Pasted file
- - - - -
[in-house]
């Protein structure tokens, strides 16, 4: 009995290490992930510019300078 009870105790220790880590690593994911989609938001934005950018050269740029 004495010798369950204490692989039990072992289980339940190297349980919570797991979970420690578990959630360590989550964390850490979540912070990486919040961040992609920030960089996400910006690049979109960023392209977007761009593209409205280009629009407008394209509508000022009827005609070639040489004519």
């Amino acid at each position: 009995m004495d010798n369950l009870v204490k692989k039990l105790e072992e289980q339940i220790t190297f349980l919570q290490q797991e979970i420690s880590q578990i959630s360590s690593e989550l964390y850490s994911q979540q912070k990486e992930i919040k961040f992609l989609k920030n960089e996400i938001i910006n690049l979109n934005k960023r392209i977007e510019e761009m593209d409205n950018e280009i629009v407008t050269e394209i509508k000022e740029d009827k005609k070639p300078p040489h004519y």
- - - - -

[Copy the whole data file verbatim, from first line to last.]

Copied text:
[in-house]
């Protein structure tokens, strides 16, 4: 009995290490992930510019300078 009870105790220790880590690593994911989609938001934005950018050269740029 004495010798369950204490692989039990072992289980339940190297349980919570797991979970420690578990959630360590989550964390850490979540912070990486919040961040992609920030960089996400910006690049979109960023392209977007761009593209409205280009629009407008394209509508000022009827005609070639040489004519």
């Amino acid at each position: 009995m004495d010798n369950l009870v204490k692989k039990l105790e072992e289980q339940i220790t190297f349980l919570q290490q797991e979970i420690s880590q578990i959630s360590s690593e989550l964390y850490s994911q979540q912070k990486e992930i919040k961040f992609l989609k920030n960089e996400i938001i910006n690049l979109n934005k960023r392209i977007e510019e761009m593209d409205n950018e280009i629009v407008t050269e394209i509508k000022e740029d009827k005609k070639p300078p040489h004519y």